MHC community responds to Betsy DeVos confirmation

Photo courtesy of Wikimedia Commons Betsy DeVos was recently appointed as the Secretary of Education for the Trump Administration.

Photo courtesy of Wikimedia Commons

Betsy DeVos was recently appointed as the Secretary of Education for the Trump Administration.

BY ANNA SHORTRIDGE '19

Betsy DeVos was confirmed as the 11th Secretary of Education on Feb. 7. Her nomination and subsequent confirmation have perhaps been the most controversial of all of President Donald Trump’s cabinet picks and has received a lot of attention. The Senate vote tied 50-50 and forced Vice President Mike Pence to break the tie. Pence voted in favor of DeVos, allowing her confirmation.

Mount Holyoke students have closely followed DeVos’s path to confirmation, from her nomination to her confirmation hearings. Many have concerns about DeVos holding the position of Secretary of Education. Some are concerned that she does not have the proper qualifications and experience to hold office and believe that she will do more harm than good for education in the United States.

Sarah McCool ’18 said, “To me, Betsy DeVos is an incredible threat to the future of America. She is, as has been demonstrated by her confirmation hearings, incompetent. Her incompetence in a position of leadership is a danger to the public school system in America, something that is already suffering from leadership challenges.”

DeVos is a Republican donor and former chair of the Michigan Republican Party. She was born into a family of conservative philanthropists and activists. DeVos’s father was a billionaire industrialist and a founder of the Family Research Council, an organization the Southern Poverty Law Center has categorized as an anti-LGBTQ hate group. The DeVos family is recognized as one of the wealthiest in the state of Michigan.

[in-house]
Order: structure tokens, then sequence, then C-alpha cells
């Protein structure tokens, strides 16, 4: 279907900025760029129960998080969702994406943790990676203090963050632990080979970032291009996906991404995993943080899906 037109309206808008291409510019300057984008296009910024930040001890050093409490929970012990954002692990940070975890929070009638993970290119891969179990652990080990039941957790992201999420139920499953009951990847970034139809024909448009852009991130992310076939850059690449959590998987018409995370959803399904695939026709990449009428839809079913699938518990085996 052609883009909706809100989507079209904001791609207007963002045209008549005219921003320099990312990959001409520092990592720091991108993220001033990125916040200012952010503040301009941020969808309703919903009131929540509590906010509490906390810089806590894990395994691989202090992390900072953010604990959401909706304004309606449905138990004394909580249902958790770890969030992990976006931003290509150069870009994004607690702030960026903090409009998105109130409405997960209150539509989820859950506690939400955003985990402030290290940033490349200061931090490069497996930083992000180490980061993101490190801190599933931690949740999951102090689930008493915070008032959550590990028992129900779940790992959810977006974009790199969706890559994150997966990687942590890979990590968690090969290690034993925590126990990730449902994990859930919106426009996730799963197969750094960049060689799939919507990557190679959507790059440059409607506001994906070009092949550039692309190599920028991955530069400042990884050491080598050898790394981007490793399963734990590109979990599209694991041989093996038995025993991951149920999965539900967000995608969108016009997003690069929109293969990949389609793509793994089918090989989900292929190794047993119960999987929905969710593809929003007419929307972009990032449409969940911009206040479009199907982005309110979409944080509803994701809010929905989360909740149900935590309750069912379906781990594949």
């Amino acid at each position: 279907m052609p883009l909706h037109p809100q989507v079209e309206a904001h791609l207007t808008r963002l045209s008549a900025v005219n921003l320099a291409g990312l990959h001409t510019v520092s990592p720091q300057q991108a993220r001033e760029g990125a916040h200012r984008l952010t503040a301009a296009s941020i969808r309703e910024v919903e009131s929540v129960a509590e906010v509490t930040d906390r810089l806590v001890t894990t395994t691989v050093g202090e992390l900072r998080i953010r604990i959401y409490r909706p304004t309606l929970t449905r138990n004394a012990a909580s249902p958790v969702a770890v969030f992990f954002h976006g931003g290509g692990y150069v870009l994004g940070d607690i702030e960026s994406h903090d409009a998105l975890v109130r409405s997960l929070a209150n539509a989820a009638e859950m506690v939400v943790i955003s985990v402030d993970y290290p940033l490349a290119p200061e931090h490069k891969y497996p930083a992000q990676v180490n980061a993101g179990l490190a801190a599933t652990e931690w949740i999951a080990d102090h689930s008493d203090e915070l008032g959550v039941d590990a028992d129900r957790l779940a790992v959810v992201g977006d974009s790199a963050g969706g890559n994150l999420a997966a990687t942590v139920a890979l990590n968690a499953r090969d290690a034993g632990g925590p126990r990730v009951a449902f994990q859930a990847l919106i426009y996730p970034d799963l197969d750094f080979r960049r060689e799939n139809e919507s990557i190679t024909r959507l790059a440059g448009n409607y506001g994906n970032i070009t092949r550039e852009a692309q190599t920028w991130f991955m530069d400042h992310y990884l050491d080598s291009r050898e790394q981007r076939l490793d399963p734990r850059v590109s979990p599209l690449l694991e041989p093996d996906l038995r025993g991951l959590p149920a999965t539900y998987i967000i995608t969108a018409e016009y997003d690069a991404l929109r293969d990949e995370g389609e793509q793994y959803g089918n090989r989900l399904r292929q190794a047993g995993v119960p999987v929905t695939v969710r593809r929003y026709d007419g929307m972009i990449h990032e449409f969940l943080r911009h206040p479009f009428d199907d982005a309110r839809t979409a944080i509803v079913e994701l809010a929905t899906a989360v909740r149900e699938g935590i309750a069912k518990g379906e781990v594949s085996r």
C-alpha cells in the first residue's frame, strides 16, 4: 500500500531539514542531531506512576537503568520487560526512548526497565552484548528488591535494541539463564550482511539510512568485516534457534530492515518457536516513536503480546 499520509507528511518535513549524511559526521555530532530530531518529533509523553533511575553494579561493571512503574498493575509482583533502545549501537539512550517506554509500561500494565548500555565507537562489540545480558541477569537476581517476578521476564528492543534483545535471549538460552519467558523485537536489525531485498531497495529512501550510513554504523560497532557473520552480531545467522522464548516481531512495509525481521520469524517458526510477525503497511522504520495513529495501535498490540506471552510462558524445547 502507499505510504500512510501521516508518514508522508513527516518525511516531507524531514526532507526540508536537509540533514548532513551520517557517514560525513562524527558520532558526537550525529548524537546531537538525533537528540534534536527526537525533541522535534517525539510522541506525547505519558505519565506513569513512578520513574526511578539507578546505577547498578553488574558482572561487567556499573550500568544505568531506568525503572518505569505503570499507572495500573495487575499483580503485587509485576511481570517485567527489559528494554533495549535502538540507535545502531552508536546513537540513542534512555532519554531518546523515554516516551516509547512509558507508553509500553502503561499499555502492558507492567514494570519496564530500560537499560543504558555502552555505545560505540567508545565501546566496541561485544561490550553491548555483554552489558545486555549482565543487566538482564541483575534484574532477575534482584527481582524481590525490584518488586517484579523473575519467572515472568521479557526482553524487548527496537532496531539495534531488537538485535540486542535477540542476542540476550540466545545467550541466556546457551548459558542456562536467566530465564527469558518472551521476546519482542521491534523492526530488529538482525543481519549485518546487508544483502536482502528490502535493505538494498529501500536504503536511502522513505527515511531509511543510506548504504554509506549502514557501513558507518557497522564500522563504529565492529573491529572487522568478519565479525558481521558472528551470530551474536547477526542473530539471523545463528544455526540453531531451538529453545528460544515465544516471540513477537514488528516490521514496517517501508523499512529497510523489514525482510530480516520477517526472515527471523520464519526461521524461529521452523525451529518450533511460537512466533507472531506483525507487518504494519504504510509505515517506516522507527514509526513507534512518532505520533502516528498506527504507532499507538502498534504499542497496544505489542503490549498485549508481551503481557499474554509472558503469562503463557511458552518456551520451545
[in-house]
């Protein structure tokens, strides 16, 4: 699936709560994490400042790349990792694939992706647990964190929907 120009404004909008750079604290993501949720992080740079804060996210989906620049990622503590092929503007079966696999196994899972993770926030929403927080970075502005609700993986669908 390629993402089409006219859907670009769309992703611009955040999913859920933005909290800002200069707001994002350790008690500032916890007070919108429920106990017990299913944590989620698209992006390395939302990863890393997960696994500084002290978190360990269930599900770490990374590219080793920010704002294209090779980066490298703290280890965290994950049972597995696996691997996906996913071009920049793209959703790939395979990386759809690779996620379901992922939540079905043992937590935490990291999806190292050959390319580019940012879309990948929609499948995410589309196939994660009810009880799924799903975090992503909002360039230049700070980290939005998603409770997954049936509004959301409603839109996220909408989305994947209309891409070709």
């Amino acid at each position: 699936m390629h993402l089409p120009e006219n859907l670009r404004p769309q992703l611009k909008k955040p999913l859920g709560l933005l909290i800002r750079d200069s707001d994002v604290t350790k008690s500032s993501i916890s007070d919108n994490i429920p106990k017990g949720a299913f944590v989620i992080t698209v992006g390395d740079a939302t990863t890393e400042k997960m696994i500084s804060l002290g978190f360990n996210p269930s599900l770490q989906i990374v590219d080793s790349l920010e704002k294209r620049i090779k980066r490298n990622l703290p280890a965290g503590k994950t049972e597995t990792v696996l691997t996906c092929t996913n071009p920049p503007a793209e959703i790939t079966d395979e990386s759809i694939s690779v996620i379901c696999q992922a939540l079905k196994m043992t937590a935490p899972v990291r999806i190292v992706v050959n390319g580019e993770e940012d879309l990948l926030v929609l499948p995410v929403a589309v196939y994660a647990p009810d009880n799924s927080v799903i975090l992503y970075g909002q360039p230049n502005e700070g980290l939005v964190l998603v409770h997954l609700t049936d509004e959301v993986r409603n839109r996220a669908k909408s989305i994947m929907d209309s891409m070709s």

She has served on the boards of many nonprofit, business and political organizations such as the Dick and Betsy DeVos Family Foundation.

DeVos supports school voucher programs and charter schools which use public funds to finance privately run schools. She has pushed for school choice both within the state of Michigan and nationally. DeVos is also the chairman of the American Federation for Children, one of the leading choice advocacy groups in the U.S. In her role with the AFC, according to her website, she has “been a national leader in the fight to boldly reform America’s broken education system by giving parents more options for their children’s education.”

However, DeVos has come under fire from many students who disapprove of her lack of involvement with the U.S. public school system and her strong advocacy for charter schools.

“She’s never been a teacher, she doesn’t send her children to public schools, she never went to a public school, but more than that, she doesn’t understand why those things matter,” said McCool.

Isabel Crane ’19 spoke of her home state of Maine’s experience with DeVos’s school choice system. “The school choice model will be detrimental to rural communities, as there are not many schools already and physical distance from schools can already be an impediment to getting to school,” Crane said. “By siphoning resources from these schools in northern and rural Maine to charter schools in southern Maine, inequality between rural communities and coastal communities will only [be exacerbated]. This is ironic seeing as people say that Trump’s administration appeals to the rural poor. DeVos’s policies are completely counterproductive. Simply put, education is a human right. DeVos’s school choice model completely undermines this right,” said Crane.